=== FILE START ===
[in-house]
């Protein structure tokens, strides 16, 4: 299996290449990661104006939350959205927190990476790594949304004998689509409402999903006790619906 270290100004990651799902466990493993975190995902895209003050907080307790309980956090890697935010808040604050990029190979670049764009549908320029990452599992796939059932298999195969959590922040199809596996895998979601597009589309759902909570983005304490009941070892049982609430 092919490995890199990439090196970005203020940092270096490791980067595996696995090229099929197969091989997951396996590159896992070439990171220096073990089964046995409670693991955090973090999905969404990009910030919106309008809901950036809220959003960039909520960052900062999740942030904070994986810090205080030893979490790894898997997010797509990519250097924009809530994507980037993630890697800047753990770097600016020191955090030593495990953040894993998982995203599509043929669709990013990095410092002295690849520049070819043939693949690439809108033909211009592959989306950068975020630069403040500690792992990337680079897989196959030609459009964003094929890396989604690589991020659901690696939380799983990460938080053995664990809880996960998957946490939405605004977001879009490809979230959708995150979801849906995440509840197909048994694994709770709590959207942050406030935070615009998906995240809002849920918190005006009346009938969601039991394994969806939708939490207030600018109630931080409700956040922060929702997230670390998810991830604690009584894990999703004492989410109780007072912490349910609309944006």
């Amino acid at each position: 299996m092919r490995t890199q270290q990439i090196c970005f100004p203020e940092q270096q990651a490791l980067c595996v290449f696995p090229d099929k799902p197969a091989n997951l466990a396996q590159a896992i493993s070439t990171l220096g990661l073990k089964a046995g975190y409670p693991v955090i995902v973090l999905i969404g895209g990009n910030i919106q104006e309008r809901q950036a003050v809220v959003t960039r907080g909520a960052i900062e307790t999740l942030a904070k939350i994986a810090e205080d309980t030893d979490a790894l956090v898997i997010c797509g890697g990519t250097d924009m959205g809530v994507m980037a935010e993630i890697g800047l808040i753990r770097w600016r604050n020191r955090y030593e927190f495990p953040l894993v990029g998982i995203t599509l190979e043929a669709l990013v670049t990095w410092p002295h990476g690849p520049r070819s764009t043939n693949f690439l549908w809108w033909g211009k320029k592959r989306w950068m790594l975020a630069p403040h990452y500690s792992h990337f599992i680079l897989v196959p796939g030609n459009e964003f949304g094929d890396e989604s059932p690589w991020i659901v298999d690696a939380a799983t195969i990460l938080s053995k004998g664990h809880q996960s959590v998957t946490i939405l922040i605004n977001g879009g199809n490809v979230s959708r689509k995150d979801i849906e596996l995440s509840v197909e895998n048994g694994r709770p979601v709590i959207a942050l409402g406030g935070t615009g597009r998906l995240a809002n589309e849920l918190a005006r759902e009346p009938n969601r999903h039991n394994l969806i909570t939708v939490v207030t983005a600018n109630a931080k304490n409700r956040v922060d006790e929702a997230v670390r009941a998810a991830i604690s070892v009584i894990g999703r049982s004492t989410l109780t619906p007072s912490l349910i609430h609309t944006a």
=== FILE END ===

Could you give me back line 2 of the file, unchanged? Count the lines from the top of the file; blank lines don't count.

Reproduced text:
């Protein structure tokens, strides 16, 4: 299996290449990661104006939350959205927190990476790594949304004998689509409402999903006790619906 270290100004990651799902466990493993975190995902895209003050907080307790309980956090890697935010808040604050990029190979670049764009549908320029990452599992796939059932298999195969959590922040199809596996895998979601597009589309759902909570983005304490009941070892049982609430 092919490995890199990439090196970005203020940092270096490791980067595996696995090229099929197969091989997951396996590159896992070439990171220096073990089964046995409670693991955090973090999905969404990009910030919106309008809901950036809220959003960039909520960052900062999740942030904070994986810090205080030893979490790894898997997010797509990519250097924009809530994507980037993630890697800047753990770097600016020191955090030593495990953040894993998982995203599509043929669709990013990095410092002295690849520049070819043939693949690439809108033909211009592959989306950068975020630069403040500690792992990337680079897989196959030609459009964003094929890396989604690589991020659901690696939380799983990460938080053995664990809880996960998957946490939405605004977001879009490809979230959708995150979801849906995440509840197909048994694994709770709590959207942050406030935070615009998906995240809002849920918190005006009346009938969601039991394994969806939708939490207030600018109630931080409700956040922060929702997230670390998810991830604690009584894990999703004492989410109780007072912490349910609309944006």